Projekt DiGeBaSt starts off

Mark-free identification of logs

Press release /

Timber is a valuable natural resource, which is why Fraunhofer IPM and its partners are developing a mark-free procedure for identifying logs and trunk sections. The aim of the DiGeBaSt project, which launched in April, is to be able to trace individual logs from when they are felled in the forest to when they are scanned in the sawmill. Unique structures on sawn surfaces are used to identify each log.

Projekt DiGeBaSt: markierungsfreie Rückverfolgung von Baumstämmen
© Fraunhofer IPM
The DiGeBaSt project launched by Fraunhofer IPM and its partners aims to develop a novel procedure for identifying logs that requires absolutely no physical marking. The marks and tags commonly used today no longer satisfy the demands of the modern timber industry.

Who does a log belong to? How was it felled? How long has it been stored? How was it transported? All of these questions are key in enabling the modern timber industry to trade in a transparent and sustainable way. Only unbroken, fraud-proof tracking can provide clear-cut answers, but the marks and numbering tags typically used today do not adequately provide these.

Unique surface structure of wood acts as fingerprint

As part of the DiGeBaSt project (Digitalisierung Gefällter BaumStämme – Digitalization of Felled Logs), Fraunhofer IPM and its partners are developing a mark-free identification procedure for tracking individual logs and trunk sections. The aim is to enable forestry companies and forest owners to manage forests more efficiently and more sustainably. The procedure uses the unique structures on sawn surfaces as a fingerprint, meaning that no timber marking whatsoever is required. Camera images of cut areas are reduced to a simple bit sequence for the identification process; tracking can thus later be achieved by comparing new images of the same area with the corresponding bit sequence. The ID data are processed and accessed in a cloud. This enables logs to be matched to individual forest owners in a fraud-proof manner – irrespective of mixing during the felling process. This, in turn, makes payments for the harvested timber both fair and transparent, even in collective marketing scenarios. By linking ID data to geographical data and other information added along the entire process chain from forest to mill, an underlying set of base data is created that enables both economic and environmental control within the forestry industry.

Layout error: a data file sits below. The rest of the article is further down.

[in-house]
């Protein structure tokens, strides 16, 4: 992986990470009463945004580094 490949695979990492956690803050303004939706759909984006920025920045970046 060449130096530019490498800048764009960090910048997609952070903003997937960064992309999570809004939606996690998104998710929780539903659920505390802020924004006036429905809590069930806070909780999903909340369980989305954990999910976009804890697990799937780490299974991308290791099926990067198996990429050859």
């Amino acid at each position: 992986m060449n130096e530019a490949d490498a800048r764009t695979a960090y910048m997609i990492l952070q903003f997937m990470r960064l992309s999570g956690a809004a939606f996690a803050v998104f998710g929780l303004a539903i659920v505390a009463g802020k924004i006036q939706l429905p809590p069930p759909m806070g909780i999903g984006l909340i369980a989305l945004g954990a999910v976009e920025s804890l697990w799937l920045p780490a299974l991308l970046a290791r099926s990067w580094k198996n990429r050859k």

More about the DiGeBaSt project

The DiGeBaSt project (Digitalization of Felled Logs) will run from April 1, 2021, to March 31, 2023. The affiliated project partners are Forstliche Versuchs- und Forschungsanstalt Baden-Württemberg FVA, Fraunhofer IPM, HSM Hohenloher Spezial-Maschinenbau GmbH & Co. KG, ForstBW A.ö.R. (project coordinator) and Karl Streit GmbH & Co. KG.

The project is funded by the German Federal Ministry of Education and Research (grant code 0033D013C) as part of its “Digital GreenTech” program.

Funded by the German Federal Ministry of Education and Research
Funded as part of the Ministry's “Digital GreenTech” program.